AK Sawhney, a lawyer leading the legal team representing the accused, said they planned to appeal against the verdict.

The trial, held in private, began more than a year ago in Pathankot, a town about 45 miles from Rasana village in Kathua district, where the incident happened.

The supreme court shifted the trial to the neighbouring state of Punjab after the girl’s family and lawyer said they faced death threats, and local lawyers and Hindu politicians, including some from the ruling Bharatiya Janata party, held protests against police filing charges.

India has long been plagued by violence against women and children. Reported rapes climbed 60% to 40,000 from 2012 to 2016, according to government statistics, and many more go unreported, especially in rural areas.

Eight people are accused of involvement in the case. The seventh man, named as Vishal, was found not guilty on Monday, Farooqi said, while the eighth, a juvenile, is awaiting trial.

Fake Saudi prince Anthony Gignac jailed for $8m fraud

Fraud

For years, Anthony Gignac lived a life of luxury fit for a royal.

He wore expensive jewellery, travelled in private jets or cars with diplomatic licence plates, and carried business cards referring to himself as “Sultan”.

But the story of the self-proclaimed prince finally unravelled on Friday, as he was jailed for 18 years for fraud.

A Florida judge said Gignac, 48, was a con man who posed as a Saudi royal to swindle $8 million (£6.3 million) from investors.

“Over the course of the last three decades, Anthony Gignac has portrayed himself as a Saudi prince in order to manipulate, victimise, and scam countless investors from around the world,” US Attorney Fajardo Orshan said in a statement.

“As the leader of a sophisticated, multi-person, international fraud scheme, Gignac used his fake persona – Prince Khalid Bin Al-Saud – to sell false hope. He sold his victims on hope for their families, careers, and future. As a result, dozens of unsuspecting investors were stripped of their investments, losing more than $8 million,” Ms Orshan added.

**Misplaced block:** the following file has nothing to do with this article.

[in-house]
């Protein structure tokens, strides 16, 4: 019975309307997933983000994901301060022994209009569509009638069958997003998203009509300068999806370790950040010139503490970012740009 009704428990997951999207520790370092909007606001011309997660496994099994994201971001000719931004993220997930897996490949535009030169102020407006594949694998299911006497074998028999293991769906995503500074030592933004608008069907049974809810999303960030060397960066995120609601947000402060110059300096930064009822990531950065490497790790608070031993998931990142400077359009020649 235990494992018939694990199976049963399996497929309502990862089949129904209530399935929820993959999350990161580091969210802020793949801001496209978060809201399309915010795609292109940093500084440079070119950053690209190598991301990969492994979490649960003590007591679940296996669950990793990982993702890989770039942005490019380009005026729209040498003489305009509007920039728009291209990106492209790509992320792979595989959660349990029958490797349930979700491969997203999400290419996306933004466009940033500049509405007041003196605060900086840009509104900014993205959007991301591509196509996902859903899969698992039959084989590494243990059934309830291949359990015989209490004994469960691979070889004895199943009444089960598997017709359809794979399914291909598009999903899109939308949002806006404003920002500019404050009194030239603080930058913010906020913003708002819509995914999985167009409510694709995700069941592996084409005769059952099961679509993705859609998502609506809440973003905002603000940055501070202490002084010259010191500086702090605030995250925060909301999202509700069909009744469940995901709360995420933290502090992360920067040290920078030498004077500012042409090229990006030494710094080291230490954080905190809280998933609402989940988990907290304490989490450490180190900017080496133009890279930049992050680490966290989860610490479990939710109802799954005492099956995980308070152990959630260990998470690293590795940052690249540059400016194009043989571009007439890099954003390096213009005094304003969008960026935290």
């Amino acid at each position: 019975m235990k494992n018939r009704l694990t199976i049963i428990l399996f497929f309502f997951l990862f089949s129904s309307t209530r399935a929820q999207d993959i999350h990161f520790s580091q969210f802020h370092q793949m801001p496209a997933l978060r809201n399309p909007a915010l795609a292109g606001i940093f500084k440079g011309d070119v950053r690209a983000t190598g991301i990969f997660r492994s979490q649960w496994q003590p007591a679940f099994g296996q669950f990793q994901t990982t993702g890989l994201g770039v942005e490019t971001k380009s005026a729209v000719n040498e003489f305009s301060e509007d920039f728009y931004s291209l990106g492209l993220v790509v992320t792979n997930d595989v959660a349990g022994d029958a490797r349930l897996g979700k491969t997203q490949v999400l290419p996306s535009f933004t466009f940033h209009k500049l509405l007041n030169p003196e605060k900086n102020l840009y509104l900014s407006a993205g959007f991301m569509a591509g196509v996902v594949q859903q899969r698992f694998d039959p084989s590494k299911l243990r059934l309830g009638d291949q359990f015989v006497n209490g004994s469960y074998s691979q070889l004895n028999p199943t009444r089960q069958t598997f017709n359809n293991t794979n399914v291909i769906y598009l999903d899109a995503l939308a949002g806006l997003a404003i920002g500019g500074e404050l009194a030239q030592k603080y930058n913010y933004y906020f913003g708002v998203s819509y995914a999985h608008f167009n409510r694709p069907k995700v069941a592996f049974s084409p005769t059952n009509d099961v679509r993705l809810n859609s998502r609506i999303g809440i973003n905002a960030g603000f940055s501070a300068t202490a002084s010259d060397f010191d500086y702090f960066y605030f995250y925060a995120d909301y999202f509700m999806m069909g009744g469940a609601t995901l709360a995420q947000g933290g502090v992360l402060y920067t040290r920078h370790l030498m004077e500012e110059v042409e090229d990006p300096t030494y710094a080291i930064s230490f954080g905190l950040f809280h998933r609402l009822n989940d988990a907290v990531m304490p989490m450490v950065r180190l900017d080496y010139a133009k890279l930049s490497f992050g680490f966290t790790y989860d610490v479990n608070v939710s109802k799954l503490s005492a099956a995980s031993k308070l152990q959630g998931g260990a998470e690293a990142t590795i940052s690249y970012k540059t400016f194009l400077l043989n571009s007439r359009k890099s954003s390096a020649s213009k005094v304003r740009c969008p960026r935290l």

Born in Colombia, Gignac was adopted by a family in the US state of Michigan at the age of seven.

By 17, he had already started taking on the persona of a Saudi royal, using his alter-ego to con credit card companies, shop staff and investors.

According to court documents, he has been arrested 11 times in the past three decades for “prince-related schemes”.

From as early as May 2015, he has been using the name Khalid Bin Al-Saud, the US Attorney’s Office for the Southern District of Florida says.

To support his fraudulent persona, he purchased fake diplomatic licence plates and papers for his bodyguards. He wore traditional Saudi clothes and expensive rings and watches.

He often travelled on private jets or luxury yachts, and collected expensive artwork.

His fake life was chronicled on an Instagram account, where he shared photos of his dog sitting in designer bags and Saudi royals with captions like “my dad”.

When meeting with investors, he would refer to himself as a prince and demand that royal protocols such as gift giving were followed.

Prosecutors said Gignac used his fake royal persona to convince people to invest in non-existent business ventures around the world.

However, the scheme started to fall apart in May 2017, when he tried to invest in a luxury hotel in Miami.

Over the course of the negotiations, the hotel’s owners became suspicious of Gignac, in part because of his willingness to eat pork products that would normally be off-limits to a devout Muslim prince, the Miami Herald reports.

They then hired a private security group to investigate him, which ultimately led to a federal investigation.

Gignac pleaded guilty earlier this year to wire fraud, conspiracy to commit wire fraud, aggravated identity theft and impersonating a diplomat, court documents show.

In her statement, Ms Orshan said “justice spoke for the victims” in Friday’s verdict.

Australia Aboriginals win right to sue for colonial land loss

imageChris Griffiths and Lorraine Jones were two of the plaintiffs who brought the case to court [Northern Land Council]

By Bill Code

Sydney, Australia – The  High Court of Australia has handed down the biggest “native title” ruling affecting Aboriginal ownership of the land in decades, amid claims that billions of dollars in compensation will need to be paid by governments to indigenous groups.

“Native title” refers to the rights of Australia’s indigenous people to their traditional land and water recognised by Australian common law.

Lawyers, including those representing mining companies, said the ruling in favour of the Ngaliwurru and Nungali Aboriginal groups – from a remote part of the Northern Territory – paved the way for billions of dollars in compensation nationally.